The Williams name is one steeped in Formula One history, but recent years haven’t been kind to the Grove-based outfit.
Founded by Frank Williams and Patrick Head in 1977, Williams are one of the most successful Formula One teams ever. Only Ferrari, McLaren and Mercedes have picked up more wins in the history of the sport. The team has also carried seven different drivers to the world championship title, including the likes of Nigel Mansell, Alain Prost and Damon Hill. The last of these, however, came from Jacques Villeneuve in 1997.
However, longevity is what truly sets the British team apart. Williams first raced in Formula One in 1978, with Ferrari and McLaren the only teams that can boast a longer tenure.
But with no success in 26 years, it’s been a barren run for Williams. Financial difficulties have followed as the team has struggled to attract sponsors. Those issues were exacerbated by the Covid pandemic and Williams were subsequently sold to Dorilton Capital in May 2020.
With the Williams family stepping away from the team just four months later, it presented a new dawn for a team that had finished bottom of the constructors’ standings in 2018 and 2019. Though the team would match that unwanted achievement again in 2020 and 2022, the change of ownership gave Williams much-needed fresh impetus.
Financial challenges are now less of a concern, largely due to the ever-increasing popularity of Formula One that has seen the estimated value of each team rise 276 per cent to US$1.88 billion.
While Forbes ranks Williams as the least valuable of Formula One’s ten teams, they are still worth an estimated US$725 million, which is considerably more than the UK£136.5 million (around US$177 million at the time) that Dorilton paid to buy the team in 2020.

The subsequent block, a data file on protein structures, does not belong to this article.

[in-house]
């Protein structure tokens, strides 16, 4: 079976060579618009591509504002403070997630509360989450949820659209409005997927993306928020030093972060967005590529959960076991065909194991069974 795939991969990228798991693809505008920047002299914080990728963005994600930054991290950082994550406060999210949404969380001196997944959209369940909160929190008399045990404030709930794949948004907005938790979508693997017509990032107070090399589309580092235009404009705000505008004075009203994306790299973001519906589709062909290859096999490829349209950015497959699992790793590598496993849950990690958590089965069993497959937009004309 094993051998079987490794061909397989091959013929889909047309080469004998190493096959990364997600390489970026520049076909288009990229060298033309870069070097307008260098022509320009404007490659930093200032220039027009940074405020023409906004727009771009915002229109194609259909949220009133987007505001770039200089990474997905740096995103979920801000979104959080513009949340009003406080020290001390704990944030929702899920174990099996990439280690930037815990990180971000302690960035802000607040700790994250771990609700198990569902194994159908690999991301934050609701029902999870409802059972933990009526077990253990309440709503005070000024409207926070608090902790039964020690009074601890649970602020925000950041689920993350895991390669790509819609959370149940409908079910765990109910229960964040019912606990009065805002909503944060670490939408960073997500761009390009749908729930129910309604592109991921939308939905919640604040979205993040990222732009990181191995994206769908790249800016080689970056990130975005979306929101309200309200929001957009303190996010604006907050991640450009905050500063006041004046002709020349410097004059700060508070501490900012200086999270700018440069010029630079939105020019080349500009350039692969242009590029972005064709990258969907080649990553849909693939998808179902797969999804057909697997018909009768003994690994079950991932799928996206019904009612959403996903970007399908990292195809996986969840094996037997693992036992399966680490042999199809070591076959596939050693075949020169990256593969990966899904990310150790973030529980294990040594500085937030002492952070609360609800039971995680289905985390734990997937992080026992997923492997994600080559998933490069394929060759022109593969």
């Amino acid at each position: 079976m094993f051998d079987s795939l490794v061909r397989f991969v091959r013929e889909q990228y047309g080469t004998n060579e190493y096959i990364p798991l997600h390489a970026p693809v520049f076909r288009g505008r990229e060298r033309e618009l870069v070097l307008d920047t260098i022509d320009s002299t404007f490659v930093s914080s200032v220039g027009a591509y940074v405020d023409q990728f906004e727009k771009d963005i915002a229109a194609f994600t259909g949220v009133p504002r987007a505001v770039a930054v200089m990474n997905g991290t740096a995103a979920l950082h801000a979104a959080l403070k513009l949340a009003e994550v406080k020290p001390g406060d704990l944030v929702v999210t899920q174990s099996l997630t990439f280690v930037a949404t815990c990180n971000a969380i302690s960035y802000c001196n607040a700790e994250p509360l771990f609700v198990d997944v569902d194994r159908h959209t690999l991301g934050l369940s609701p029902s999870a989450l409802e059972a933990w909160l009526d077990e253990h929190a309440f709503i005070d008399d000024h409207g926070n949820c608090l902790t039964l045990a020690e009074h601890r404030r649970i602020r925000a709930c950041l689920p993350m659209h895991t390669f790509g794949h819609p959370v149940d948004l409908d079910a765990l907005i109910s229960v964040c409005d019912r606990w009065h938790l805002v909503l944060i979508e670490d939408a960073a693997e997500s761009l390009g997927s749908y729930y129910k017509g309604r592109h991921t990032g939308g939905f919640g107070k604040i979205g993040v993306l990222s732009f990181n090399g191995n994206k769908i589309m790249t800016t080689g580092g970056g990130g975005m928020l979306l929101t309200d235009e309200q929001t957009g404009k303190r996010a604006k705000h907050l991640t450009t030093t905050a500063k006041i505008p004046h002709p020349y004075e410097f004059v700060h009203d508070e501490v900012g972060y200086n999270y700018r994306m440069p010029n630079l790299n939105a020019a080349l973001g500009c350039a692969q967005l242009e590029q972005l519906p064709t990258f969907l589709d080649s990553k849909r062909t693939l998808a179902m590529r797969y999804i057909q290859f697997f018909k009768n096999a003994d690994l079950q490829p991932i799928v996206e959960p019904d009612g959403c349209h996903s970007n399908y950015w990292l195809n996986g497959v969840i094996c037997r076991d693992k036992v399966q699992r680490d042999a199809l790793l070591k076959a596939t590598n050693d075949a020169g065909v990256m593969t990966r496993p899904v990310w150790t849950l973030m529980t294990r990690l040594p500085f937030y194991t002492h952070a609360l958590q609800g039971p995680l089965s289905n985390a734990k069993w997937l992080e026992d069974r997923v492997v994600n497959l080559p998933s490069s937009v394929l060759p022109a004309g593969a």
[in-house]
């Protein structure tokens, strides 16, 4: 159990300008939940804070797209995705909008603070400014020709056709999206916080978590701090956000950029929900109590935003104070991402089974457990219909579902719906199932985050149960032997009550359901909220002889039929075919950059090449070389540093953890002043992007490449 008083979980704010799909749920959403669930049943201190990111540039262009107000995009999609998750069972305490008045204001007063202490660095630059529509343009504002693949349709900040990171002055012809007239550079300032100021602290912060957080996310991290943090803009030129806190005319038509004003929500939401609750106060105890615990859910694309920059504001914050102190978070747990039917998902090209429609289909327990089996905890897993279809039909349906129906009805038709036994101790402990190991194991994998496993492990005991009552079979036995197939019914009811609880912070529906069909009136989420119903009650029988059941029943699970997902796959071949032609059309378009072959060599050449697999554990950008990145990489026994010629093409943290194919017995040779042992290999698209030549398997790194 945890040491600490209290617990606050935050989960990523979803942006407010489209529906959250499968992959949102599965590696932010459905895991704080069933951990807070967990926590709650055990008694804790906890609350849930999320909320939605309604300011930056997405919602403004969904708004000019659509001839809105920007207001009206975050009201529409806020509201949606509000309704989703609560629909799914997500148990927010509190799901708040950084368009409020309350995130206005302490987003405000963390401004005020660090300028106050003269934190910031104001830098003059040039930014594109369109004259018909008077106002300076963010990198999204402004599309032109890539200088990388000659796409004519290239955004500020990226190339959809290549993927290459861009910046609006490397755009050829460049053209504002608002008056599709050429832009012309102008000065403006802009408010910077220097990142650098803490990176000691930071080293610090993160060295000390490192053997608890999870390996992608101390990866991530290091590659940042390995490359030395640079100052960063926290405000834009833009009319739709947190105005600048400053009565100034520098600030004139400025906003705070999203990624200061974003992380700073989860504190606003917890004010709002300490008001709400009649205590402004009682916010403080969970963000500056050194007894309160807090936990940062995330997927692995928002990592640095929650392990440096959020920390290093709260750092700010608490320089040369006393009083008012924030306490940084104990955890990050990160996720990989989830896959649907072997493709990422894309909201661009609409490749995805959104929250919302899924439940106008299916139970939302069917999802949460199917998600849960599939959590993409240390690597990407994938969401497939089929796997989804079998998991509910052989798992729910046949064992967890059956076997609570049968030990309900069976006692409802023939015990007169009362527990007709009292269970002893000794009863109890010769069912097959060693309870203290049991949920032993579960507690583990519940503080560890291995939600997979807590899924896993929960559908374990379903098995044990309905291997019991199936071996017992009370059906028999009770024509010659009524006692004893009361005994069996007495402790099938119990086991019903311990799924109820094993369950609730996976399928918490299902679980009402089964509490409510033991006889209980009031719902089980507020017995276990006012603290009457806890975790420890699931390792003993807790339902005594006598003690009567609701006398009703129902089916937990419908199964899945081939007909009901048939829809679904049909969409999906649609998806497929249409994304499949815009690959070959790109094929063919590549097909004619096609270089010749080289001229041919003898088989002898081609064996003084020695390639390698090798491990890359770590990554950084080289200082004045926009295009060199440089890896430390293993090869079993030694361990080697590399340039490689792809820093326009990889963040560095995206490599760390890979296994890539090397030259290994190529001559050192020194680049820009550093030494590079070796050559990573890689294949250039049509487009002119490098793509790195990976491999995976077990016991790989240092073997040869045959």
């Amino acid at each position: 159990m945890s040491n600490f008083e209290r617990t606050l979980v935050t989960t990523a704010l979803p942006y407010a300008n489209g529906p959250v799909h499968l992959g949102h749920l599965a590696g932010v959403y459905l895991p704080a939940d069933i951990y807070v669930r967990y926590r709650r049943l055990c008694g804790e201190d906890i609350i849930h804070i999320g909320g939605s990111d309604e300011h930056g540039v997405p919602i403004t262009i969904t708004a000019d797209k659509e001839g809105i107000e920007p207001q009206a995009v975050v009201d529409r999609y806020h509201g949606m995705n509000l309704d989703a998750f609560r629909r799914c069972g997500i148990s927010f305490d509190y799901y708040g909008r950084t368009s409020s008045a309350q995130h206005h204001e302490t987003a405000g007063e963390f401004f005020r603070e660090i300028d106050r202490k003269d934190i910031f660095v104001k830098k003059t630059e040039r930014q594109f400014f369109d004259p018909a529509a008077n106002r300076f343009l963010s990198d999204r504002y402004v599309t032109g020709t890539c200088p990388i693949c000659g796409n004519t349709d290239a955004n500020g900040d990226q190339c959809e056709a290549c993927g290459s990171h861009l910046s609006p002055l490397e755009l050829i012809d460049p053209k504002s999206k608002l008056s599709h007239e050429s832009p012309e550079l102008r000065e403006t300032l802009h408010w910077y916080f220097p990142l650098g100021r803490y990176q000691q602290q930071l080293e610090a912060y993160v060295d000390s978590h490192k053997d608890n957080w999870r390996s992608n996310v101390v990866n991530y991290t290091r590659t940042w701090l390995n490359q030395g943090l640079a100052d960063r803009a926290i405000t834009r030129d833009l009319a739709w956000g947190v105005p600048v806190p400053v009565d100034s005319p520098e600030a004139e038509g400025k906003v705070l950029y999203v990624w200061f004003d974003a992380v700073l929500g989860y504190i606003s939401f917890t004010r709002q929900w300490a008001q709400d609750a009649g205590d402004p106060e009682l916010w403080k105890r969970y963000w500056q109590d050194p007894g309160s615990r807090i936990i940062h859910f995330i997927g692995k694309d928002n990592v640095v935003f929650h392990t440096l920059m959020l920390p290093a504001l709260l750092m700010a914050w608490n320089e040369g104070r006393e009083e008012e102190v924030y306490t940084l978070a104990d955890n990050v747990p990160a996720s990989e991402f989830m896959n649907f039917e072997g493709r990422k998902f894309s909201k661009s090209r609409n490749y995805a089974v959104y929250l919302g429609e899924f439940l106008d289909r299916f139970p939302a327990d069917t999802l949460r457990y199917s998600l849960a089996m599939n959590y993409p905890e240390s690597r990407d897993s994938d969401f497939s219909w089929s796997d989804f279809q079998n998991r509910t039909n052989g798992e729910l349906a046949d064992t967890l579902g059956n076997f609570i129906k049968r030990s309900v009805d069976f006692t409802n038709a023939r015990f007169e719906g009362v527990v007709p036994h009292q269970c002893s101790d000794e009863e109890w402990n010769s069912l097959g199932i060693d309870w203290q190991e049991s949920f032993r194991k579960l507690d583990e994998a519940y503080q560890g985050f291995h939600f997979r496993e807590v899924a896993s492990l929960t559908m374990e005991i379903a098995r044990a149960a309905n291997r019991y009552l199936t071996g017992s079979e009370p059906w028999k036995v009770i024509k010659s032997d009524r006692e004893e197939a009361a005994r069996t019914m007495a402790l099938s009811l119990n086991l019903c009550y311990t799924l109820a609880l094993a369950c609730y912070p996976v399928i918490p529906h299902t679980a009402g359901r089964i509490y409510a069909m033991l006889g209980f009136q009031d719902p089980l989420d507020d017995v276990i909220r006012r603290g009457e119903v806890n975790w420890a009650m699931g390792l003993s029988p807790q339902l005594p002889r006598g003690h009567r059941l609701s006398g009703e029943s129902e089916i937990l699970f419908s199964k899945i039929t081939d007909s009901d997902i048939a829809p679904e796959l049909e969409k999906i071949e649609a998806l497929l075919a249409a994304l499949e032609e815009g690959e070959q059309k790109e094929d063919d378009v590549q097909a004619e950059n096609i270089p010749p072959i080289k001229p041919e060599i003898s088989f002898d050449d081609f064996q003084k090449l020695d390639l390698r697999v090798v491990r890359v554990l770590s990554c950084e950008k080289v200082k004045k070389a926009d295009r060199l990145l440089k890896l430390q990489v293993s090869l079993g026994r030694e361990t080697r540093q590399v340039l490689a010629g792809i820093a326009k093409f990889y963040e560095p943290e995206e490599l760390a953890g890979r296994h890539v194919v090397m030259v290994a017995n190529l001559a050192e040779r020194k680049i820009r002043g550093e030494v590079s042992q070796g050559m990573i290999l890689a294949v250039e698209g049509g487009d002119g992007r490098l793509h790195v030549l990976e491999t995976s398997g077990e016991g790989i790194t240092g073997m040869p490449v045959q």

Williams’ on-track performance is slowly improving, and their current position of seventh in the constructors’ standing is their best since 2017. This can largely be attributed to the leadership of new team principal James Vowles, who has described some of the technology available at Williams’ Grove base as “20 years out of date”, and the performances of star driver Alexander Albon.
However, this uptick in fortunes has yet to be emulated commercially. It’s fair to call the Williams car one of the barest on the Formula One grid, with considerable branding space being given to Gulf and Duracell, but not many other brands.
Better on-track performances will lead to more commercial conversations, but one brand that has already invested in the team’s journey is Kraken. Valued at US$11 billion in 2022, the US-based firm was one of the world’s first cryptocurrency exchanges, but had shied away from sponsorship until signing a deal with Williams in 2023.
So what caused the company’s change of approach? BlackBook Motorsport talks to Mayur Gupta, chief marketing officer at Kraken, and Williams Racing’s chief revenue officer Paul Asencio and commercial director James Bower, to find out.
The 2023 Williams entry has considerable vacant branding space
A shared ethos
As the popularity of Formula One grew in tandem with Netflix’s Drive to Survive docuseries, so too did the interest of crypto companies looking for a route into sports sponsorship.
In 2022, every Formula One team had a crypto partner, but the spectacular collapse of FTX has seen a shift in attitudes. Whether it be the ill-tempered split between Ferrari and Velas, Red Bull dropping its partnership with Tezos, or Williams themselves stepping away from their deal with Virtua, the sector is not as prevalent as it once was.
In that context, both Williams’s decision to pursue a crypto sponsorship and the timing of Kraken’s entry into the world of Formula One seem puzzling. But the company has a different approach in mind.